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The question is as predictable as its futility: You walk in
the door (or your child does) and you immediately ask, “How was your day?” The
answer, regardless of its accuracy, is always the same: “Fine.”
It’s like a tic—or some masochistic impulse—that parents
have (maybe just mothers?) that return to the same meaningless
interchange. Do we really think that this time we’ll get a different response?
That one day our son or daughter will say, “It was awesome. I have a crush on
this boy and he finally looked at me in math and Emma says he likes me too but
she was weird to me in the lunch line so I’m not sure we’re friends anymore.”?
Your child might reveal that stuff to you, but probably not
the minute she sees you, and definitely not when prompted by that ubiquitous query: How was your
day? I have kids (ages 7 and 9) and I teach kids (ages 12 to 14), and they are all driven crazy by this question.
“It’s so annoying!” one of my
8th graders said when I asked the class if any of their moms started off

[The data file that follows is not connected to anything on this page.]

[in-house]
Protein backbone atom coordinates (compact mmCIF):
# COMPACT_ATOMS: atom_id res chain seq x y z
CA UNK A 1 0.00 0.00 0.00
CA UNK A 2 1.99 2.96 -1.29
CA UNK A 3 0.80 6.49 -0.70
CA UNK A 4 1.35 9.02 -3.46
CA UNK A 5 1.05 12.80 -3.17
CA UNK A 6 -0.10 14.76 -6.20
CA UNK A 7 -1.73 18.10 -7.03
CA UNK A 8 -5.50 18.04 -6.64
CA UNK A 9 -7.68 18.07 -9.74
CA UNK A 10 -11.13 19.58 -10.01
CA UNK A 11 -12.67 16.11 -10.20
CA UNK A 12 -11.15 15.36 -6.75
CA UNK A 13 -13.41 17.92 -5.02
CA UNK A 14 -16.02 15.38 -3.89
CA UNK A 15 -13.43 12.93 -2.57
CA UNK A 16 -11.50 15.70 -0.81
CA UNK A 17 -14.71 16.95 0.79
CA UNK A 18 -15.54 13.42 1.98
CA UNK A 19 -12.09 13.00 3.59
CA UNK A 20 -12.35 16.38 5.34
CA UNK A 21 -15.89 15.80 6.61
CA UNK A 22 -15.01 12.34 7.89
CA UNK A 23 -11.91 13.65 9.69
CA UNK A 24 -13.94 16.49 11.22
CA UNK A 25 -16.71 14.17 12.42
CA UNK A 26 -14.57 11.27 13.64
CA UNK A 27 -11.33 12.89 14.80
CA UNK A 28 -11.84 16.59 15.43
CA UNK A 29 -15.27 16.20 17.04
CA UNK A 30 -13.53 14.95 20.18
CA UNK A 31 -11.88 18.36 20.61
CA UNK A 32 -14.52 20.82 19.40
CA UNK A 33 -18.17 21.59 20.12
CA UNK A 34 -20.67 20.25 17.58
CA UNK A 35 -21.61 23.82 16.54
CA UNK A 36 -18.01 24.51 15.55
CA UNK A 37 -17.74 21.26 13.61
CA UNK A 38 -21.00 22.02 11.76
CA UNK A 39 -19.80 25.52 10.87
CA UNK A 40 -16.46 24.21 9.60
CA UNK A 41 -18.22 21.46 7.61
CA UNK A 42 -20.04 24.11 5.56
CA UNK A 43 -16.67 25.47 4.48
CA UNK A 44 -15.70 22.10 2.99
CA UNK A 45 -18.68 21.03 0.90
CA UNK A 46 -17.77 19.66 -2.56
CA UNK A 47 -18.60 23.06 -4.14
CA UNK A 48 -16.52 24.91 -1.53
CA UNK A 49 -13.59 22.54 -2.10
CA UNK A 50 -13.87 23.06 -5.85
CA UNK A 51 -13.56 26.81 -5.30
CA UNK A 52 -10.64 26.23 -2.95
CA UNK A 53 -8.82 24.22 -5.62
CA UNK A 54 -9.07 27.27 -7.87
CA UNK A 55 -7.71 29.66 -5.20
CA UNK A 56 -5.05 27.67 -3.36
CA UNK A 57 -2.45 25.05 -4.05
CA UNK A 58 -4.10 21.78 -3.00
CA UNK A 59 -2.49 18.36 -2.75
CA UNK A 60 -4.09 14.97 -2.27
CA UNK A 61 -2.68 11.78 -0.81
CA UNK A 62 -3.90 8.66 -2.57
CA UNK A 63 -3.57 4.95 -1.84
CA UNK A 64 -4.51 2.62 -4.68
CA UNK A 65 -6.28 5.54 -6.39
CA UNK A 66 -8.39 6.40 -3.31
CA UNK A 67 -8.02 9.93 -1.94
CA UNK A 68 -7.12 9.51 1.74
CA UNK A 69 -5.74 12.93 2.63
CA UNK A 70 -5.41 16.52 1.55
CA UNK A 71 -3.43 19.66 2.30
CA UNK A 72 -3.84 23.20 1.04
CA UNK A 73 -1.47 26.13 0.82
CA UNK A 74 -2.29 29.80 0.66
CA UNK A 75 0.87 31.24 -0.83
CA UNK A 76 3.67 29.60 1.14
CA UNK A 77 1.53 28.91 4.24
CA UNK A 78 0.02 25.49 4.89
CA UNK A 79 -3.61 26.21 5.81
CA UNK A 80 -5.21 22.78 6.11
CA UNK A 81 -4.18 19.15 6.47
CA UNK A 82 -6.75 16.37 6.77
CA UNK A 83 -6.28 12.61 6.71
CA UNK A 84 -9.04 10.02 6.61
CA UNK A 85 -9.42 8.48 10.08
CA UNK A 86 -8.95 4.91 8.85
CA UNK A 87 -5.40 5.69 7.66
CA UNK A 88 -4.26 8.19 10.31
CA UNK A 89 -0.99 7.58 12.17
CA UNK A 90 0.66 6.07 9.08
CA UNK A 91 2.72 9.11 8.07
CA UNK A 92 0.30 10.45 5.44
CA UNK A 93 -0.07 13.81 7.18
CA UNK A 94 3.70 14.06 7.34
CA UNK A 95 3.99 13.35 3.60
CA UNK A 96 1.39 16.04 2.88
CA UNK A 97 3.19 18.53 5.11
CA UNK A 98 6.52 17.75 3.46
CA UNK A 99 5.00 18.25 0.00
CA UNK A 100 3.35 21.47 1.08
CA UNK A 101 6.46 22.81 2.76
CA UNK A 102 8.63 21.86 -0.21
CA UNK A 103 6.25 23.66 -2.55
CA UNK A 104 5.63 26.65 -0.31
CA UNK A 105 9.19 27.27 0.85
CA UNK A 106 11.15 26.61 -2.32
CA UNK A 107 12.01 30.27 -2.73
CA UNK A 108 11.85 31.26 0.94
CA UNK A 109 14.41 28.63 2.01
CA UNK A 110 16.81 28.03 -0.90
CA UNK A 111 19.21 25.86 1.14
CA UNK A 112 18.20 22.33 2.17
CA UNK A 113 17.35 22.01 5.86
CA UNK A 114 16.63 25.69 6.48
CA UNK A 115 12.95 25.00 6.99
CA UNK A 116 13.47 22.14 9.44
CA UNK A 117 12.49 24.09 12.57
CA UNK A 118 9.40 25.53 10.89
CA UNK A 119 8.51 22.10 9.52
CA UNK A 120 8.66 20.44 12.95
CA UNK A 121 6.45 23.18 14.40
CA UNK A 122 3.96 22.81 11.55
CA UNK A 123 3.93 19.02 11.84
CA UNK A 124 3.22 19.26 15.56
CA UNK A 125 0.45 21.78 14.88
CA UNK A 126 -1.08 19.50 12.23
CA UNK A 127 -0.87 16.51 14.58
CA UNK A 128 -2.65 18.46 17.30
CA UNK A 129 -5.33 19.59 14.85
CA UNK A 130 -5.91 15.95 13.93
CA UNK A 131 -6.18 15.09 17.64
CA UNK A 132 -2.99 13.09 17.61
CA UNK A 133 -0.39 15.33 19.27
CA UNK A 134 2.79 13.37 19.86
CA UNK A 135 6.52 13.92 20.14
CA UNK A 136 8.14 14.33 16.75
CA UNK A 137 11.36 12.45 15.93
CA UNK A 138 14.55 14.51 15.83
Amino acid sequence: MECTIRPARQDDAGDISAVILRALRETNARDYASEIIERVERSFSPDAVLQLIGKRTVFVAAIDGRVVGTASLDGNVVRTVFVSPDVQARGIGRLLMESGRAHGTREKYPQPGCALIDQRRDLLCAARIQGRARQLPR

their afternoons like this.
“I’ll say, 'fine,'” she related, “and then she’ll
say, 'That doesn’t sound good. What happened?’"
It’s a conversation ender, not a starter.
We want to know everything that happens to our children when
we’re not there, but it takes a while (and a lot of restraint) to figure out
that we’re never going to find out by asking that question. It’s the definition
of perfunctory, and we all know it.
Some therapists and behavioral psychologists maintain it
doesn’t work because it’s a conversation ender, not a starter. That better
alternatives would be, “What’s one thing that made you laugh today?” or “Who’s
one person you enjoyed seeing today?”
I’ve tried stuff like that, and instead of getting “fine,” or “good,” I
get another favorite: “I don’t know.” It’s used a lot for questions like, “What
did you learn today?”
I can’t believe I’m saying this, but maybe we should stop
trying to communicate with our children so much—at least on our terms. As
long as we’re not absent most of the time, or drunk, we should just be there.
Put food on the table and be mute. Or maybe we
should come up with something to share at the end of the day.
“Hey, did you know that someone broke the world record today
for standing on one toe?”
Maybe once we stop white-knuckling the meaningful
interaction, the trivial will take us there.